Law enforcement and medical experts are gravely concerned about the health of 11-year-old Emily Bracamontes, who was removed last week by her mother from a Phoenix hospital where she was receiving chemotherapy treatments for her leukemia, ABC News reports.

Emily's father, Luis, 46, was stopped at the U.S. border over the weekend. Luis was on his own and told authorities that his daughter is receiving care in the family's native country, Mexico. He denied knowing her whereabouts, however.

After undergoing chemotherapy for a month, Emily had her arm amputated to ward off an infection. Since then, she's had a tube in her chest delivering medicine to her heart. The girl's mother unhooked the girl's tube and IV when removing her from Phoenix Children's Hospital last week. 

Police have considered bringing neglect charges against the girl's mother and father. Doctors are especially concerned that Emily could suffer a deadly infection if she isn't promptly returned to treatment. 

"If bacteria get into the blood stream, that can cause a serious infection," Dr. William Schaffner, an infectious diseases specialist at Vanderbilt University Medical Center, told ABC News. Schaffner says the open catheter is essentially an alleyway for bacteria that could kill Emily. 

In interviews, Luis Bracamontes admitted that the family bolted because it blamed the hospital for losing Emily's arm and couldn't pay her mounting medical bills. 

Police and hospital staff say that first and foremost, their concern is for Emily's safety, not unpaid medical bills.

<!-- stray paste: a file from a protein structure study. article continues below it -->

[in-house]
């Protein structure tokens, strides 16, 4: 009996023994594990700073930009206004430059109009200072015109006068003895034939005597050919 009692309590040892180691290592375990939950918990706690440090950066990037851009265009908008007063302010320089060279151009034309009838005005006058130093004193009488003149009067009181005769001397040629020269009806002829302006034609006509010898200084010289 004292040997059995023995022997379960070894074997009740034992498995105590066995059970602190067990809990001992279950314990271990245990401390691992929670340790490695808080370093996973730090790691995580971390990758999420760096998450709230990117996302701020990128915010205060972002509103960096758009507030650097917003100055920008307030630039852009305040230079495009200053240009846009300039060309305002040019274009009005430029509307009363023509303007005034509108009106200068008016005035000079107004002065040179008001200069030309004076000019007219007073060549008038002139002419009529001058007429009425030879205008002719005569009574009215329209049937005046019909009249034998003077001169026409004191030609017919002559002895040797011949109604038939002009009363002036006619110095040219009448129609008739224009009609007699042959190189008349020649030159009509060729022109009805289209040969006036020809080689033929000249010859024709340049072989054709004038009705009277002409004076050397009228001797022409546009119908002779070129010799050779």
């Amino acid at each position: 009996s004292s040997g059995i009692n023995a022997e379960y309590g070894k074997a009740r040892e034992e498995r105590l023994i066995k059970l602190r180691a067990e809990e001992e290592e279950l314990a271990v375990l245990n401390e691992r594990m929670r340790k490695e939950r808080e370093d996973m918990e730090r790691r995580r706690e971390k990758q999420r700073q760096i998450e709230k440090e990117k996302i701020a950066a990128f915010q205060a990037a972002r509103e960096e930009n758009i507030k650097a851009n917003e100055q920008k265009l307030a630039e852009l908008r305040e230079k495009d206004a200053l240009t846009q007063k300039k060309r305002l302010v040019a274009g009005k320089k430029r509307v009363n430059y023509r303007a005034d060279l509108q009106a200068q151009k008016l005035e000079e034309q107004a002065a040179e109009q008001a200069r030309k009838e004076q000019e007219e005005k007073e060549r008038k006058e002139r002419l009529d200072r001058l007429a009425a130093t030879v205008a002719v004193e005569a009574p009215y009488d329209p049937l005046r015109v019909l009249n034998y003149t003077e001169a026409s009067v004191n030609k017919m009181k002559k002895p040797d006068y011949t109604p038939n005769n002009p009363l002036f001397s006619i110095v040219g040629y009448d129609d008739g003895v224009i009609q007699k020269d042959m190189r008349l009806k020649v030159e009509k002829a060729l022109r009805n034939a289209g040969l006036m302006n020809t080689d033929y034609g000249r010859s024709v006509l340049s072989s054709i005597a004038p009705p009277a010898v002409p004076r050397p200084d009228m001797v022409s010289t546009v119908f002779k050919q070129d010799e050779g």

"We understand the right of a parent to change doctors, to change hospitals, we're not challenging that," Phoenix Police Sgt. Steve Martos said. "We just want to make sure that Emily is getting the right medical attention that she requires to prevent this potential horrific ending."

A hospital spokesperson added that they're more than willing to discuss Emily's care with her family. 

Martos and law enforcement are perplexed as to why the girl's family won't provide them basic information about her whereabouts. In addition to Luis Bracamontes, who denies all knowledge of his daughter's location, her grandfather, also named Luis Bracamontes, said he has not spoken to his son and does not know where his granddaughter is. 

"We are worried because we don't know what's going on," said Bracamontes, 76, in Spanish from his home in San Jose, Calif.

"Martos says the department won't stop looking for Emily, even if she's been taken out of the country. "We can't just drop it," he said.